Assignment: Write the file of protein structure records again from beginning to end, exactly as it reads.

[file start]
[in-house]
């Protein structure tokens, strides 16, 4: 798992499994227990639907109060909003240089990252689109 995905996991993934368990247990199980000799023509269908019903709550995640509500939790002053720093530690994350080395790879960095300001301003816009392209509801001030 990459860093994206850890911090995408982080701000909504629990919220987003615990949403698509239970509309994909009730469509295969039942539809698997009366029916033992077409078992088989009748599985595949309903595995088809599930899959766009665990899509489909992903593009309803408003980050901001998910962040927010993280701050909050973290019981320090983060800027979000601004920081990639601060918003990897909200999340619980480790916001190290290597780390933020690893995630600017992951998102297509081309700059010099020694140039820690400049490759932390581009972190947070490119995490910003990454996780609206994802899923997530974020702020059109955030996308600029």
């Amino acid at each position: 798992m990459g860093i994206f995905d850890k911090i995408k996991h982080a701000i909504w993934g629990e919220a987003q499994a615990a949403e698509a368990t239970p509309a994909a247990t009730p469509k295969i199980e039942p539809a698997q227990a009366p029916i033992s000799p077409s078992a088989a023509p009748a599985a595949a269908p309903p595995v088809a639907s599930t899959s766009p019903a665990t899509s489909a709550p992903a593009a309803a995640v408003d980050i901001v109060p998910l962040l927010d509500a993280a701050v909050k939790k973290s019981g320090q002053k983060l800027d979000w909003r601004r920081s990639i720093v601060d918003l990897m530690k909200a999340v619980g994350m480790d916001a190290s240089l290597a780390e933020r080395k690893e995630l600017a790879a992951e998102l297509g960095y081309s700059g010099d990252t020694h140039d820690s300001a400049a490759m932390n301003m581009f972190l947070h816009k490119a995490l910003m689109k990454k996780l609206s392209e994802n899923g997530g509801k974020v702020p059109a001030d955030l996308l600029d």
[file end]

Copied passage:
[in-house]
């Protein structure tokens, strides 16, 4: 798992499994227990639907109060909003240089990252689109 995905996991993934368990247990199980000799023509269908019903709550995640509500939790002053720093530690994350080395790879960095300001301003816009392209509801001030 990459860093994206850890911090995408982080701000909504629990919220987003615990949403698509239970509309994909009730469509295969039942539809698997009366029916033992077409078992088989009748599985595949309903595995088809599930899959766009665990899509489909992903593009309803408003980050901001998910962040927010993280701050909050973290019981320090983060800027979000601004920081990639601060918003990897909200999340619980480790916001190290290597780390933020690893995630600017992951998102297509081309700059010099020694140039820690400049490759932390581009972190947070490119995490910003990454996780609206994802899923997530974020702020059109955030996308600029």
């Amino acid at each position: 798992m990459g860093i994206f995905d850890k911090i995408k996991h982080a701000i909504w993934g629990e919220a987003q499994a615990a949403e698509a368990t239970p509309a994909a247990t009730p469509k295969i199980e039942p539809a698997q227990a009366p029916i033992s000799p077409s078992a088989a023509p009748a599985a595949a269908p309903p595995v088809a639907s599930t899959s766009p019903a665990t899509s489909a709550p992903a593009a309803a995640v408003d980050i901001v109060p998910l962040l927010d509500a993280a701050v909050k939790k973290s019981g320090q002053k983060l800027d979000w909003r601004r920081s990639i720093v601060d918003l990897m530690k909200a999340v619980g994350m480790d916001a190290s240089l290597a780390e933020r080395k690893e995630l600017a790879a992951e998102l297509g960095y081309s700059g010099d990252t020694h140039d820690s300001a400049a490759m932390n301003m581009f972190l947070h816009k490119a995490l910003m689109k990454k996780l609206s392209e994802n899923g997530g509801k974020v702020p059109a001030d955030l996308l600029d």